Madison West High School plans to continue using gender-neutral royalty courts following a successful launch of the groundbreaking approach during the 2015-16 school year.
The school switched to a gender-neutral homecoming court in October, becoming one of only a few in the country to do so and possibly the first in Wisconsin. It then used the same approach for its royalty courts during the school’s mid-winter dance and the spring prom.
“Our students took the lead and embraced the idea of change in order to create an inclusive community where each and every student feels valued,” said Principal Beth Thompson.
With the change, it is no longer a given that a royalty court will have a balanced mix of boys and girls, although that still could occur by happenstance. Rather, the top 20 vote-getters become royalty candidates, regardless of gender. The two winners no longer need to be one boy and one girl.
The change, initiated by students, was intended to make the school more welcoming to those who feel their genders do not fall along strict male and female lines.
“It’s about respect,” said West senior Kingsley-Reine Pissang, who graduated Saturday and served as president of the student council. “This is something West is very proud to claim.”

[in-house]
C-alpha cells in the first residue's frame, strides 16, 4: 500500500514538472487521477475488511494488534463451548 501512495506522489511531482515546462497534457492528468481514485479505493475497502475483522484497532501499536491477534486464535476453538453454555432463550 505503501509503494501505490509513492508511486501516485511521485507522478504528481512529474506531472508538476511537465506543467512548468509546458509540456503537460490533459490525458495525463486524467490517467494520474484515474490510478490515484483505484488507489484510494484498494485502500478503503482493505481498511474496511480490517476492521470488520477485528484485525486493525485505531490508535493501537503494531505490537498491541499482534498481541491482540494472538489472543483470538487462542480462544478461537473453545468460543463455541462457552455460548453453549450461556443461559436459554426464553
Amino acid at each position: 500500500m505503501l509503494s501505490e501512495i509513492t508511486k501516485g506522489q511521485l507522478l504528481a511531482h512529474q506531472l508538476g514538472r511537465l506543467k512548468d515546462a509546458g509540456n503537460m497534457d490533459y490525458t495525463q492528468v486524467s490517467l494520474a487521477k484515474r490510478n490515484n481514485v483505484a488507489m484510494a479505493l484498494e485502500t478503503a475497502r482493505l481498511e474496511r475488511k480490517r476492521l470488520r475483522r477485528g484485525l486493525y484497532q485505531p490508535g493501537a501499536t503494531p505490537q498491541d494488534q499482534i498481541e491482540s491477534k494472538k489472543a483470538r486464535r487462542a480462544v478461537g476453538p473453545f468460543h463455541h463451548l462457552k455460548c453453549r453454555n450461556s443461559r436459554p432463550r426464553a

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Pissang said some people “were kind of bummed” that the titles of “king” and “queen” are no longer always apt. But she said losing the titles is a small price to pay “to make sure everyone feels comfortable.”
Calling the two winners “The Regent Royals” — a reference to the school’s mascot — likely will be the new approach, she said.
That was the case at the spring prom.
The court had 13 students who identify as male and seven who identify as female, Thompson said. The two winners were both male.
“These young men did an awesome job of leading the court with West High spirit and pride,” Thompson said.